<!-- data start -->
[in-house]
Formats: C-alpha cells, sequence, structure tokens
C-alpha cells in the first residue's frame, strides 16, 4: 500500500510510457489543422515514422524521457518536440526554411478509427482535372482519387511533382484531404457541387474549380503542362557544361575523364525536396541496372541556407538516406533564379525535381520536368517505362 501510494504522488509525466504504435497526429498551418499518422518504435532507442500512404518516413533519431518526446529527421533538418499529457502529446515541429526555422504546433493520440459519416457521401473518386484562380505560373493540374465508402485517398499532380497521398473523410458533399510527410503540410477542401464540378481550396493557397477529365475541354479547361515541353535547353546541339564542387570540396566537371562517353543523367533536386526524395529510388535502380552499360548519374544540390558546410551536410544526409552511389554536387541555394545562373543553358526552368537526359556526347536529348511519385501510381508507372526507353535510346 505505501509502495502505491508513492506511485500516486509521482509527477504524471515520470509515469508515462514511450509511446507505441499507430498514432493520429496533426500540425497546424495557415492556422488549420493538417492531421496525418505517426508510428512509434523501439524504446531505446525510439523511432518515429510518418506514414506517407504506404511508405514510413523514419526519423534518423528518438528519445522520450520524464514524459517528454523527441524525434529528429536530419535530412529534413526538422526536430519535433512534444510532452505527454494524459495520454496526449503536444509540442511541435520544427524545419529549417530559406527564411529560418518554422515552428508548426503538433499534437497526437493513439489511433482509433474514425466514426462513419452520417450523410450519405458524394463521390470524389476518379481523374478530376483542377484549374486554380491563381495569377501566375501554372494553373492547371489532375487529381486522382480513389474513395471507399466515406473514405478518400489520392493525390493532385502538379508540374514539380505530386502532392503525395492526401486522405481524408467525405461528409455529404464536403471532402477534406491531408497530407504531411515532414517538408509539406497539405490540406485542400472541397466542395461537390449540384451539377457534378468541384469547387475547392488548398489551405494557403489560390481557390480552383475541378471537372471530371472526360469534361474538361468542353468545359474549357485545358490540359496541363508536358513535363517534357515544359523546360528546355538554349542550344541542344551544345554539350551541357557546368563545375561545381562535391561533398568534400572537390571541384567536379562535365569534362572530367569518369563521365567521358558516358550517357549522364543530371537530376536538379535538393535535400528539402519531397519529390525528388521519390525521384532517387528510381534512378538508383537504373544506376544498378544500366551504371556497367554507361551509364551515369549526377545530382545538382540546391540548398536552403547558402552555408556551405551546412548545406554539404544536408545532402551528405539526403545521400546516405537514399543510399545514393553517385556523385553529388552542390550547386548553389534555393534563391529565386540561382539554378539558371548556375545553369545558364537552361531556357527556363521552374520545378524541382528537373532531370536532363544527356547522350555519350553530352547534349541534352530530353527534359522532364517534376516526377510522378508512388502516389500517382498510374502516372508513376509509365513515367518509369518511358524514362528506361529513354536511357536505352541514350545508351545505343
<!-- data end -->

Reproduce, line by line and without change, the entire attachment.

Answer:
[in-house]
Formats: C-alpha cells, sequence, structure tokens
C-alpha cells in the first residue's frame, strides 16, 4: 500500500510510457489543422515514422524521457518536440526554411478509427482535372482519387511533382484531404457541387474549380503542362557544361575523364525536396541496372541556407538516406533564379525535381520536368517505362 501510494504522488509525466504504435497526429498551418499518422518504435532507442500512404518516413533519431518526446529527421533538418499529457502529446515541429526555422504546433493520440459519416457521401473518386484562380505560373493540374465508402485517398499532380497521398473523410458533399510527410503540410477542401464540378481550396493557397477529365475541354479547361515541353535547353546541339564542387570540396566537371562517353543523367533536386526524395529510388535502380552499360548519374544540390558546410551536410544526409552511389554536387541555394545562373543553358526552368537526359556526347536529348511519385501510381508507372526507353535510346 505505501509502495502505491508513492506511485500516486509521482509527477504524471515520470509515469508515462514511450509511446507505441499507430498514432493520429496533426500540425497546424495557415492556422488549420493538417492531421496525418505517426508510428512509434523501439524504446531505446525510439523511432518515429510518418506514414506517407504506404511508405514510413523514419526519423534518423528518438528519445522520450520524464514524459517528454523527441524525434529528429536530419535530412529534413526538422526536430519535433512534444510532452505527454494524459495520454496526449503536444509540442511541435520544427524545419529549417530559406527564411529560418518554422515552428508548426503538433499534437497526437493513439489511433482509433474514425466514426462513419452520417450523410450519405458524394463521390470524389476518379481523374478530376483542377484549374486554380491563381495569377501566375501554372494553373492547371489532375487529381486522382480513389474513395471507399466515406473514405478518400489520392493525390493532385502538379508540374514539380505530386502532392503525395492526401486522405481524408467525405461528409455529404464536403471532402477534406491531408497530407504531411515532414517538408509539406497539405490540406485542400472541397466542395461537390449540384451539377457534378468541384469547387475547392488548398489551405494557403489560390481557390480552383475541378471537372471530371472526360469534361474538361468542353468545359474549357485545358490540359496541363508536358513535363517534357515544359523546360528546355538554349542550344541542344551544345554539350551541357557546368563545375561545381562535391561533398568534400572537390571541384567536379562535365569534362572530367569518369563521365567521358558516358550517357549522364543530371537530376536538379535538393535535400528539402519531397519529390525528388521519390525521384532517387528510381534512378538508383537504373544506376544498378544500366551504371556497367554507361551509364551515369549526377545530382545538382540546391540548398536552403547558402552555408556551405551546412548545406554539404544536408545532402551528405539526403545521400546516405537514399543510399545514393553517385556523385553529388552542390550547386548553389534555393534563391529565386540561382539554378539558371548556375545553369545558364537552361531556357527556363521552374520545378524541382528537373532531370536532363544527356547522350555519350553530352547534349541534352530530353527534359522532364517534376516526377510522378508512388502516389500517382498510374502516372508513376509509365513515367518509369518511358524514362528506361529513354536511357536505352541514350545508351545505343